People that weren't goths in year 9, suddenly become them in year 10, they change to fit in with the sub culture. I think maybe you're one of the first people I've come across where that ISN'T the case, and it's confused me as a bit, because my brain is like, well, Louise knows herself very well, BUT, she doesn't seem like she would want to belong to a subculture, because that's all I know of them, people doing it deliberately, then getting bullied, and then stopping. A million people, I feel I have seen go from being a bisexual emo to a straight chav, or the other way around. I don't quite know what I'm getting at, I'm not trying to offend you, you shouldn't doubt yourself as part of the goth community, especially with your answer to part 11, just as I am female, I am still female when reading membase wearing mens clothes, right? The same for you and how you identify. I mean, don't doubt, because it's a part of you, and you fit in just by default, rather than through forcing yourself.

    It's still a concept I have to take to, I often wonder if you dislike me, because I am not in the same subculture as you, I don't see the things that you see, especially in terms of DIY fashion, I hope that doesn't make me seem any lesser of a friend, is all. I mean, I'm a real range of things, I settle a little bit, but get bored of one subculture too quick, and just want to be me. I guess you've found a subculture which allows you to be you in a way you couldn't be before, so it's great, I just thought I'd have a thought splurge here haha.

    I just hope you don't see my thinking style, my music tastes, as anything bad, as a threat, as weaker, but I'm sure you don't, of course, you're entitled to enjoy being who you are, I'm not stopping you lol, just literally exploding my thoughts at you :)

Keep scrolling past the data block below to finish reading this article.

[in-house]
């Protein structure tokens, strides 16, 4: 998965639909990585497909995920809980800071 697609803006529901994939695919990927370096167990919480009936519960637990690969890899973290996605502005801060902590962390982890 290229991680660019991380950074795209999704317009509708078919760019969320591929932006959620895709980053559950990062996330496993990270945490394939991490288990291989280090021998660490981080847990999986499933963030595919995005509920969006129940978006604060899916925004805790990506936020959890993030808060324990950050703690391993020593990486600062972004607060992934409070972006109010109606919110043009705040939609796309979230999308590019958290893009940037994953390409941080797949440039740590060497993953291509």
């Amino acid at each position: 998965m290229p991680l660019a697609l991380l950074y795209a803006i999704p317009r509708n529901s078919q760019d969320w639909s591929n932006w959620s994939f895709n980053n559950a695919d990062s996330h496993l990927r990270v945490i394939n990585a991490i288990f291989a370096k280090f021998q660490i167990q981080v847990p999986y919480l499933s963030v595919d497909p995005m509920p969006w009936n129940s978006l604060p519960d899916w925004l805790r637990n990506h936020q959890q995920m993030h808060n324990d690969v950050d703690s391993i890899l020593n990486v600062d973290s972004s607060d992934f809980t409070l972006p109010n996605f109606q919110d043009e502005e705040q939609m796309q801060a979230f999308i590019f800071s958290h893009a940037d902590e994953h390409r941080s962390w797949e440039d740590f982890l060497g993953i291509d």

Love Ray xx <3

  2. Ray XD

    Of course I don't see your music tastes etc etc as weaker, and I definitely don't see it as a threat... why would I? And as for me disliking you or seeing you as lesser... Ray, just no. XD

    A lot of people dabbled in various alternative subcultures for a year or so in my school, too. There was a massive group of them, but the vast majority stopped around the end of year ten. I'm one of only about three or four who went on to become part of a subculture proper. A lot of people dabble in their mid teens, and then decide it's not for them. Which is OK.

    Those of us who carry on are the ones who do fit in naturally. If I had to change myself, and didn't enjoy it, I wouldn't do it. There are a couple of things that I might not have tried were it not for Goth, such as big DIY clothing jobs, but those are things I'm glad I tried.

    There are some things a lot of other Goths do that I don't, either because they're not me (wearing corsets), or because I disagree with them (elitism). If I really don't want to do something, I won't.

    I used to think subcultures had rules too- I kept away from the 'Goth' label for ages because of it. But... it's really not true. There are a lot of people who think you have to do X, Y or Z to be a real Goth... but no two of those people can agree on what X, Y and Z are. As long as you ignore the snobs, there's a hell of a lot of leeway in goth. In fact, the idea of Goth having a dress code is a bit O_o. The only thing there is is black= good, and even that's just a guideline.

    I don't know whether I do 'belong'- I haven't had enough RL interaction with other Goths to be able to tell, but I do know that Goth fits me.

    You still worried or confused about anything?

  3. No, I'm not worried, It just interests me, to find a goth that is an actual real one and not just faking it or forcing it, I mean, I admire you, and I don't think you need much RL experience, if you know what fits you, and it does, it suits you, fits you, you wouldn't be you without it, I just couldn't deal with it myself, any subculture, as of yet. I find it all very interesting XD